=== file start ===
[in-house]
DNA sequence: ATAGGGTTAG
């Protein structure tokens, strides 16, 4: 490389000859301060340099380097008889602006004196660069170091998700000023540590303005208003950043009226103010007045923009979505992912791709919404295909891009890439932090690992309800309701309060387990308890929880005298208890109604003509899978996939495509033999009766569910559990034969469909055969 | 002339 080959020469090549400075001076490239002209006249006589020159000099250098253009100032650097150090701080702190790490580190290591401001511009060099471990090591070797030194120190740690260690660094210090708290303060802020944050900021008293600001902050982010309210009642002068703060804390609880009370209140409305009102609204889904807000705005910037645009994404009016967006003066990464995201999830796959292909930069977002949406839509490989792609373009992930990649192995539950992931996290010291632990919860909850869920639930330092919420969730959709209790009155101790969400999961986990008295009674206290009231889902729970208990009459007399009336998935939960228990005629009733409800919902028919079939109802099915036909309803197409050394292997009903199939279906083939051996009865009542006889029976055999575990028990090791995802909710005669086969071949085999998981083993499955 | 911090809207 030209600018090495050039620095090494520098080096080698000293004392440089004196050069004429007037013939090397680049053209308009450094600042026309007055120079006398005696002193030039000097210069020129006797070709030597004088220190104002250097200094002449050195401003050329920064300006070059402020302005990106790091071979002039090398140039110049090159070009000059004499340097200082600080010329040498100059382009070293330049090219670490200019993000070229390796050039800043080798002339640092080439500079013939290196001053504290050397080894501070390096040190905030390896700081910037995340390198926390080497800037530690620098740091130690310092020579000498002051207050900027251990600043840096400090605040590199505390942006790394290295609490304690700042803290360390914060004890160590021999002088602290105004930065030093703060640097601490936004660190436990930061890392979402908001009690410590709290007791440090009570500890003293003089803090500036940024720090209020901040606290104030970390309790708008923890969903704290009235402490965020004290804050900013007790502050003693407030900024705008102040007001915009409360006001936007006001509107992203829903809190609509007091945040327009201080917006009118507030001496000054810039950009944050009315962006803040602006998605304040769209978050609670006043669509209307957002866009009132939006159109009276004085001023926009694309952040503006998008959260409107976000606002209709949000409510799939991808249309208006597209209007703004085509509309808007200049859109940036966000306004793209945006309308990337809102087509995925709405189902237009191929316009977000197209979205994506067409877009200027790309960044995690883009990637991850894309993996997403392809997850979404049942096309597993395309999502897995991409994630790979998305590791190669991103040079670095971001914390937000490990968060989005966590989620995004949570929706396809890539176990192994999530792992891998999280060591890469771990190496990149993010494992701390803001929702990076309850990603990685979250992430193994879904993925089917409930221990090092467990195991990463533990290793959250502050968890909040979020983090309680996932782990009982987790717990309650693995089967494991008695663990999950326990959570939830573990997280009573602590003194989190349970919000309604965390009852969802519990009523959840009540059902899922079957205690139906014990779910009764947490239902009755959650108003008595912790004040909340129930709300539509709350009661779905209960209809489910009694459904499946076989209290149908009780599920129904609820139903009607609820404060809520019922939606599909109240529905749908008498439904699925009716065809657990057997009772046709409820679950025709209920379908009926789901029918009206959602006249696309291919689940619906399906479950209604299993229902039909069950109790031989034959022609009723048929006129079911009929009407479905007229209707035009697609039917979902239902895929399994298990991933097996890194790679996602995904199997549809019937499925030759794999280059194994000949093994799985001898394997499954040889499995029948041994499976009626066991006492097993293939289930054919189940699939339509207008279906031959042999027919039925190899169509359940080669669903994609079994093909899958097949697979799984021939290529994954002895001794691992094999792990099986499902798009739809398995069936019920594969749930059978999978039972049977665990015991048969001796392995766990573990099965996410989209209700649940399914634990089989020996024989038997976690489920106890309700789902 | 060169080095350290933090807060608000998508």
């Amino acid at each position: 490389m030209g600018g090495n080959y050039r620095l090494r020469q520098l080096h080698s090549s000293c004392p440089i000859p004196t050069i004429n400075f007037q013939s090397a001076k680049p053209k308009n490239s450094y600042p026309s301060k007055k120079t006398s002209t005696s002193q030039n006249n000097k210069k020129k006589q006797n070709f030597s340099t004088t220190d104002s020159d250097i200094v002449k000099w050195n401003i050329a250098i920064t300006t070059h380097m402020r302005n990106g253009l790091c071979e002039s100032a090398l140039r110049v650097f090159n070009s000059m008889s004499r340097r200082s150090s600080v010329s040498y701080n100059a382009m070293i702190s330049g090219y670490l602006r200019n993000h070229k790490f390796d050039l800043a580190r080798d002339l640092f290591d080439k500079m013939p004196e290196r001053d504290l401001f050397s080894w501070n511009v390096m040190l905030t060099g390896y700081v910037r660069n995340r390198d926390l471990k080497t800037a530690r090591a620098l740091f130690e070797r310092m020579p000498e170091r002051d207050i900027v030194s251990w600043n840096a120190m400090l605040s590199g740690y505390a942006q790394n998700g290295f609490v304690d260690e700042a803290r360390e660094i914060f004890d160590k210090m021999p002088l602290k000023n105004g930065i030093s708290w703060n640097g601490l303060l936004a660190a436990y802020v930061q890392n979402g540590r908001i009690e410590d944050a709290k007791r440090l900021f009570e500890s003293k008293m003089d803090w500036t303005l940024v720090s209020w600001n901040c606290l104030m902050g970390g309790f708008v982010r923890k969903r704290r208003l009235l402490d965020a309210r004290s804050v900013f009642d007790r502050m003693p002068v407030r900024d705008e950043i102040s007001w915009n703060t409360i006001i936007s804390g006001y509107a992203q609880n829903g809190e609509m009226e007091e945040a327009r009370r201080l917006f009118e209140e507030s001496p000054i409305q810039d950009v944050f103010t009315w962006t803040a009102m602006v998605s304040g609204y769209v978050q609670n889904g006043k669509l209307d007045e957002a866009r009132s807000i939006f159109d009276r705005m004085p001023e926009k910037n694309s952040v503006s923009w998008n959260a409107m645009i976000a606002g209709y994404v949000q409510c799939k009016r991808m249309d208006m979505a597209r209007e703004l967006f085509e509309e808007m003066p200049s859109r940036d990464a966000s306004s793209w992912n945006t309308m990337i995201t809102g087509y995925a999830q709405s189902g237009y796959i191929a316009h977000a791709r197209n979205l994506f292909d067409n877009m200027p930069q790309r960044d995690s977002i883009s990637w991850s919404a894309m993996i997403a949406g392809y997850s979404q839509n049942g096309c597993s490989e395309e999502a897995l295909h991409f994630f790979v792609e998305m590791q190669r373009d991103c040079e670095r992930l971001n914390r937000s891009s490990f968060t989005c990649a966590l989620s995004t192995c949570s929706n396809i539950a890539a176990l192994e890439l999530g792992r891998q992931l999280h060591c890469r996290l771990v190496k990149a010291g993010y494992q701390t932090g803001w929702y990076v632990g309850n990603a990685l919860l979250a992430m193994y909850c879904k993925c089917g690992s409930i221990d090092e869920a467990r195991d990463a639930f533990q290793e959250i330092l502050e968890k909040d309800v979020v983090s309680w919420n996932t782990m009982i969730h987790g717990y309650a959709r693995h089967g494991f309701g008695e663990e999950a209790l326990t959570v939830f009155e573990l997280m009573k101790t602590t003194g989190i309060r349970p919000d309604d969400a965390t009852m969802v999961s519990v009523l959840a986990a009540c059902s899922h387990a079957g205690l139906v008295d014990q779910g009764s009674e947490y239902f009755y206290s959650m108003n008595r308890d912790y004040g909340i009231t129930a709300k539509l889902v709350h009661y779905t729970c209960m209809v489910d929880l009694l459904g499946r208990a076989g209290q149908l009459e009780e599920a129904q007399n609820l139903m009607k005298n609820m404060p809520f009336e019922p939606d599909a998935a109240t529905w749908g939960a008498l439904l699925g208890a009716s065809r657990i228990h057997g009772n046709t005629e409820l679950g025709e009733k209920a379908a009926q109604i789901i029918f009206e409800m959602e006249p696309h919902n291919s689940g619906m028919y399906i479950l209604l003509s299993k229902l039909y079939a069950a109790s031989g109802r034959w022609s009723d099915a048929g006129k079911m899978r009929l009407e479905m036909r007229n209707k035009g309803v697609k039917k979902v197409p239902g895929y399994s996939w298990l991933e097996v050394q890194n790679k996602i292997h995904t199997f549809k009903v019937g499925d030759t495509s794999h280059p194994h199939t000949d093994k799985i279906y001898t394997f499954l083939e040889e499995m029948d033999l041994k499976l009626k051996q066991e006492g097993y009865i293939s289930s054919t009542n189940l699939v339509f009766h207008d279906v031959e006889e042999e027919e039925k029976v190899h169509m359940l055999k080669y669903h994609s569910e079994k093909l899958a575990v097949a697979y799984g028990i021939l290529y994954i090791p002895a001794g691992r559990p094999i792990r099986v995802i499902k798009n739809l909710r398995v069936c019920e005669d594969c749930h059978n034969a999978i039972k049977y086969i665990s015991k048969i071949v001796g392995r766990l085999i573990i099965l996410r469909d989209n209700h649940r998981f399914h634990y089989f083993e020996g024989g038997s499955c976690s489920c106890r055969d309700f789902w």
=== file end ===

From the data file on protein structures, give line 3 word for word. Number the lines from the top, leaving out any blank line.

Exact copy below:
């Protein structure tokens, strides 16, 4: 490389000859301060340099380097008889602006004196660069170091998700000023540590303005208003950043009226103010007045923009979505992912791709919404295909891009890439932090690992309800309701309060387990308890929880005298208890109604003509899978996939495509033999009766569910559990034969469909055969 | 002339 080959020469090549400075001076490239002209006249006589020159000099250098253009100032650097150090701080702190790490580190290591401001511009060099471990090591070797030194120190740690260690660094210090708290303060802020944050900021008293600001902050982010309210009642002068703060804390609880009370209140409305009102609204889904807000705005910037645009994404009016967006003066990464995201999830796959292909930069977002949406839509490989792609373009992930990649192995539950992931996290010291632990919860909850869920639930330092919420969730959709209790009155101790969400999961986990008295009674206290009231889902729970208990009459007399009336998935939960228990005629009733409800919902028919079939109802099915036909309803197409050394292997009903199939279906083939051996009865009542006889029976055999575990028990090791995802909710005669086969071949085999998981083993499955 | 911090809207 030209600018090495050039620095090494520098080096080698000293004392440089004196050069004429007037013939090397680049053209308009450094600042026309007055120079006398005696002193030039000097210069020129006797070709030597004088220190104002250097200094002449050195401003050329920064300006070059402020302005990106790091071979002039090398140039110049090159070009000059004499340097200082600080010329040498100059382009070293330049090219670490200019993000070229390796050039800043080798002339640092080439500079013939290196001053504290050397080894501070390096040190905030390896700081910037995340390198926390080497800037530690620098740091130690310092020579000498002051207050900027251990600043840096400090605040590199505390942006790394290295609490304690700042803290360390914060004890160590021999002088602290105004930065030093703060640097601490936004660190436990930061890392979402908001009690410590709290007791440090009570500890003293003089803090500036940024720090209020901040606290104030970390309790708008923890969903704290009235402490965020004290804050900013007790502050003693407030900024705008102040007001915009409360006001936007006001509107992203829903809190609509007091945040327009201080917006009118507030001496000054810039950009944050009315962006803040602006998605304040769209978050609670006043669509209307957002866009009132939006159109009276004085001023926009694309952040503006998008959260409107976000606002209709949000409510799939991808249309208006597209209007703004085509509309808007200049859109940036966000306004793209945006309308990337809102087509995925709405189902237009191929316009977000197209979205994506067409877009200027790309960044995690883009990637991850894309993996997403392809997850979404049942096309597993395309999502897995991409994630790979998305590791190669991103040079670095971001914390937000490990968060989005966590989620995004949570929706396809890539176990192994999530792992891998999280060591890469771990190496990149993010494992701390803001929702990076309850990603990685979250992430193994879904993925089917409930221990090092467990195991990463533990290793959250502050968890909040979020983090309680996932782990009982987790717990309650693995089967494991008695663990999950326990959570939830573990997280009573602590003194989190349970919000309604965390009852969802519990009523959840009540059902899922079957205690139906014990779910009764947490239902009755959650108003008595912790004040909340129930709300539509709350009661779905209960209809489910009694459904499946076989209290149908009780599920129904609820139903009607609820404060809520019922939606599909109240529905749908008498439904699925009716065809657990057997009772046709409820679950025709209920379908009926789901029918009206959602006249696309291919689940619906399906479950209604299993229902039909069950109790031989034959022609009723048929006129079911009929009407479905007229209707035009697609039917979902239902895929399994298990991933097996890194790679996602995904199997549809019937499925030759794999280059194994000949093994799985001898394997499954040889499995029948041994499976009626066991006492097993293939289930054919189940699939339509207008279906031959042999027919039925190899169509359940080669669903994609079994093909899958097949697979799984021939290529994954002895001794691992094999792990099986499902798009739809398995069936019920594969749930059978999978039972049977665990015991048969001796392995766990573990099965996410989209209700649940399914634990089989020996024989038997976690489920106890309700789902 | 060169080095350290933090807060608000998508």